Ishmael By Daniel Quinn Summary and Analysis Part 13

Summary

The next day, the narrator initiates his plan to rescue Ishmael from the carnival. First, he must drive back to the city. On his way there, his car breaks down. Once he gets it to a shop, he withdraws as much cash as he can from all his accounts. With a little over two thousand dollars, he hopes to buy Ishmael's freedom. He's not sure how he'll house and transport a gorilla, but he has faith he'll figure it out.

A couple days later, he realizes he should rent a van since his car is in the shop. He drives back to the carnival, only to find it has moved on. While at the empty fairgrounds, one of the workers informs the narrator that Ishmael died of pneumonia. The narrator is shocked and gathers up a few of Ishmael's belongings that were left behind. He frames one of Ishmael's posters and hangs it in his home.

Analysis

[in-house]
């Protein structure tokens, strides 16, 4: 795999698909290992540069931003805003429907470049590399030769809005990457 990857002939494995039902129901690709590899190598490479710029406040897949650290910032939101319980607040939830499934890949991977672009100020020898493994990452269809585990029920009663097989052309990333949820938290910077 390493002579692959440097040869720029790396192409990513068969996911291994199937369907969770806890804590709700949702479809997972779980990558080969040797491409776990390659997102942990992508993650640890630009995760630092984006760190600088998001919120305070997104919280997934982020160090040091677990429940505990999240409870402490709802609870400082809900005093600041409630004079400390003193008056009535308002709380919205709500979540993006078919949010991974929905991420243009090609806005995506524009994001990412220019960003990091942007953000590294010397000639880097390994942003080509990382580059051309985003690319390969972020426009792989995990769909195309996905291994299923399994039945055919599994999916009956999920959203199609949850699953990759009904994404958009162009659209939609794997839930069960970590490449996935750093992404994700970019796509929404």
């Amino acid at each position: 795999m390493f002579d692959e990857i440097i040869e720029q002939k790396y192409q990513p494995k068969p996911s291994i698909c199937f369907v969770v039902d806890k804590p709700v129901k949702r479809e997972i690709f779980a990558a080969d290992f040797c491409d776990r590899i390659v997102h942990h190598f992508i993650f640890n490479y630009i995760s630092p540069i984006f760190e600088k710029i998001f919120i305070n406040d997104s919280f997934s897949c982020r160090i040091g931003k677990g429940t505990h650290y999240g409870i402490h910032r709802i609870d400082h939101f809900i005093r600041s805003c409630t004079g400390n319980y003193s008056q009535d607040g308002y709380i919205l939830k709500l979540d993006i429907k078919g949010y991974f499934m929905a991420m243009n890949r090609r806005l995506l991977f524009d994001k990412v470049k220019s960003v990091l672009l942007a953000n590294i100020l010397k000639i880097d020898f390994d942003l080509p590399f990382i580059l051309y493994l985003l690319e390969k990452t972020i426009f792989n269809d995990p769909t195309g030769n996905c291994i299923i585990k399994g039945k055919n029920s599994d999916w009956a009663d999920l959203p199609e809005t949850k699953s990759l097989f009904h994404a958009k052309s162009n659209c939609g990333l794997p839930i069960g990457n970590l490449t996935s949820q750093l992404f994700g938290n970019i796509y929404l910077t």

In this final section, the narrator is forced to come to terms with Ishmael's death and his responsibility to carry on with Ishmael's teachings. The first step the narrator must take is to realize his own culpability in Ishmael's passing. For instance, he acknowledges that he was too self-absorbed during their last meetings to see how sick Ishmael really was. Additionally, he calls Mr. Sokolow's butler, Mr. Partridge, to tell him about Ishmael's death. During the phone conversation, he chastises him for not helping him help Ishmael. And, while Mr. Partridge helps the narrator see that Ishmael may not have let them help him, the narrator comes to terms with his own short-sightedness.

In order to continue his growth, the narrator must take Ishmael's teachings to heart and put them into practice. Quinn indicates this through the narrator's inheritance of Ishmael's belongings. Through the gathering up of Ishmael's notebooks and drawings, the narrator symbolically takes on the role of teacher. However, aside from taking Ishmael's things, it's unclear what the narrator will do next. Quinn ends the novel with the question of the narrator's intentions unanswered as demonstrated through the narrator's inspection of Ishmael's poster that says on the back, "With Gorilla Gone, Will There Be Hope for Man." The novel ends with this question to the reader, forcing the reader, along with the narrator, to contemplate what action should come next after such philosophical debate and discussion.

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